Notice that we iterate through an array of objects the same way that we iterate through an array of numbers or strings, using a for loop. Inside each iteration, we access the current array element with bracket notation, and then access the properties of that array element (an object) with dot notation.
Here's another practical example that you might use in your programs, an array of coordinate positions:
var positions = [
    {x: 200, y: 100},
    {x: 200, y: 200},
    {x: 200, y: 300}

for (var i = 0; i < positions.length; i++) {
    var position = positions[i];
    ellipse(position.x, position.y, 100, 100);
Pretty neat, aye? Objects can be confusing at first, but keep using them, and eventually you'll be addicted and turn everything into an object!

Want to join the conversation?

  • hopper cool style avatar for user Sbayley13
    Why do you use println(); instead of text();?
    (295 votes)
    Default Khan Academy avatar avatar for user
  • primosaur tree style avatar for user -Drakon-
    I feel like I'm at a dead end. I've gotten this far, but one glimpse at advanced code and I feel overwhelmed. I can't finish one line of code before going into the documentation and looking at everything again. Is there a better way to know how to combine things to get them to function properly, or is it just hours and hours of trial and error to get one thing to work? Am I just a really slow learner?
    (148 votes)
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    • old spice man green style avatar for user Bob Lyon
      It's not about being fast or slow. You are learning a new language here. (By looking at your projects, I see that you are actually learning at least two - HTML and Javascript.) Becoming proficient at a new language takes a lot of practice. Thirty programs for two languages is just not enough, particularly when some are simple spin-offs or abandoned challenges.

      It's no big deal. I took two years of High School German, but never really became proficient. Similarly, two years of piano lessons did not have me playing Rachmaninoff.
      (203 votes)
  • blobby green style avatar for user Andrew Ashley
    So this bookshelf project is one of the few I've struggled to complete entirely. I can get my first row showing fine with all information on three different books in the row with the stars working well....but! When I try to have my array carry over to the next row I'm not sure what the best approach is. Originally I created a row and column variable for each book to place them at top left, top middle etc. but the evaluation didn't pass for that approach. What's the best way to reset my values back to the left side at a certain point in the array?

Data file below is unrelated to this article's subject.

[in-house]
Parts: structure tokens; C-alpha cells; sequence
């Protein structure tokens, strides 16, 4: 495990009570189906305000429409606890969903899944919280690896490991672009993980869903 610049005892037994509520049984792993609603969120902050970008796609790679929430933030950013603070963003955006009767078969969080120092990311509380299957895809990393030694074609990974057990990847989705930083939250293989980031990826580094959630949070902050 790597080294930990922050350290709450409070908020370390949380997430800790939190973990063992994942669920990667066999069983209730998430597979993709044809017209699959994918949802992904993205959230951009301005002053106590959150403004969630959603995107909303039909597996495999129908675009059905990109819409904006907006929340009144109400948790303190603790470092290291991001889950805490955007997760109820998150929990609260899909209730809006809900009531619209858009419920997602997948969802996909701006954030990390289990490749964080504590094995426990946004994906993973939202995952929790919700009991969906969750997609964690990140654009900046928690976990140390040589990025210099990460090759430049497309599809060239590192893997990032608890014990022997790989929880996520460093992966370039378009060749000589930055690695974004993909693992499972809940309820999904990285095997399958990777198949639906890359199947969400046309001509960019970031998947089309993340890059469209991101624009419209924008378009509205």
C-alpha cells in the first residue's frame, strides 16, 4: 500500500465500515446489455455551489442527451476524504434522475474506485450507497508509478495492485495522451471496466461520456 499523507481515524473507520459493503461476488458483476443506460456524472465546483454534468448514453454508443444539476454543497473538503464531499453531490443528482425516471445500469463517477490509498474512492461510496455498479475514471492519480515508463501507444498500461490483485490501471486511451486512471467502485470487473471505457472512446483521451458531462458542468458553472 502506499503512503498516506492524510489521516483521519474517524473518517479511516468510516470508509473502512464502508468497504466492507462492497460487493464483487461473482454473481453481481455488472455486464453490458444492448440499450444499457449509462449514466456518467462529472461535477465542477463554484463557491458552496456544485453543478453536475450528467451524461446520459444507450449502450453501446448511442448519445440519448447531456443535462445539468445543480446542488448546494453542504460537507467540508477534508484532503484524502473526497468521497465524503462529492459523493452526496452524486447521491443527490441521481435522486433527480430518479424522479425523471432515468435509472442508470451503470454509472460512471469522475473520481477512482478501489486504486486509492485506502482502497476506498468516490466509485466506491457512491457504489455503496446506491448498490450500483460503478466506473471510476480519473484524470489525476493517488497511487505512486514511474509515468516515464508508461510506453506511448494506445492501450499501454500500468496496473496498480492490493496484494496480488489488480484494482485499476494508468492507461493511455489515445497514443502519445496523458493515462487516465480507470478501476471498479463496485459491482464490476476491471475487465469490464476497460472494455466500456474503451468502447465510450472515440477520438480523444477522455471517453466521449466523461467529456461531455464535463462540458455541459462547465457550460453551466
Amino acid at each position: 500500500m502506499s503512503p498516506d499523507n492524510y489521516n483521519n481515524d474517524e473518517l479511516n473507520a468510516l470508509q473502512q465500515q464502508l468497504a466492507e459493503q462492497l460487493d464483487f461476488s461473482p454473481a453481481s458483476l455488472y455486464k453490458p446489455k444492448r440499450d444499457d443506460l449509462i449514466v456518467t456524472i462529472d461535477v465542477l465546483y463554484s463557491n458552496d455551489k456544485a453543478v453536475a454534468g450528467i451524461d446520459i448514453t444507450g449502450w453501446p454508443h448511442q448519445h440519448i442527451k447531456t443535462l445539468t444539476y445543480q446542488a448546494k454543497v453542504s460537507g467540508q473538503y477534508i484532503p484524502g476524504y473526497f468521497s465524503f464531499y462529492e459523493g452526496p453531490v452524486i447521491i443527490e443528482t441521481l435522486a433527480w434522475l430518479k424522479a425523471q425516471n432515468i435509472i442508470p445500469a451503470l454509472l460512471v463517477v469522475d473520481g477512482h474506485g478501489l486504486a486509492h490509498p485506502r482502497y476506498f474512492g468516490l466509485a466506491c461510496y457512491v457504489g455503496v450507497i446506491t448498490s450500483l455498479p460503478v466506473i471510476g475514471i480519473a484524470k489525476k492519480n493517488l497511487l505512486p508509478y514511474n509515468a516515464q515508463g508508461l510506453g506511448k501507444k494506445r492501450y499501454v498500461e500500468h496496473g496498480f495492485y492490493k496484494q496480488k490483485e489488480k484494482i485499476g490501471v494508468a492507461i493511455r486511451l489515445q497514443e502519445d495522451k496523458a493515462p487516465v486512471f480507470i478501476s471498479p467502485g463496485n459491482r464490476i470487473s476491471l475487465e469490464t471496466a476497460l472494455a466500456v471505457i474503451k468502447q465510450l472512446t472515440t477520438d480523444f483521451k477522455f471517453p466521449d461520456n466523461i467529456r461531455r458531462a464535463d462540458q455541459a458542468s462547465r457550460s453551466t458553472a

(31 votes)
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    • old spice man green style avatar for user Bob Lyon
      If i is your loop variable and the index into the book array, then a book's row and column are easily computed using integer division:
          var booksPerShelf = 3;
      var row = floor(i / booksPerShelf);
      var col = i % booksPerShelf;
      Given a book's row and column, computing its X and Y coordinates on the canvas should be trivial.
      (23 votes)
  • hopper jumping style avatar for user dmkim2001
    how to add a new property to each object to store a color, using the color command, and use that to fill each book differently?
    (16 votes)
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  • aqualine sapling style avatar for user Rainfalling
    I'm trying to do Project: Bookshelf, but the instant I tinker with the code I get Oh Noes saying "Did you mean to type status instead of stars?" That portion of code is there when you start the project and Oh Noes doesn't show up.
    (20 votes)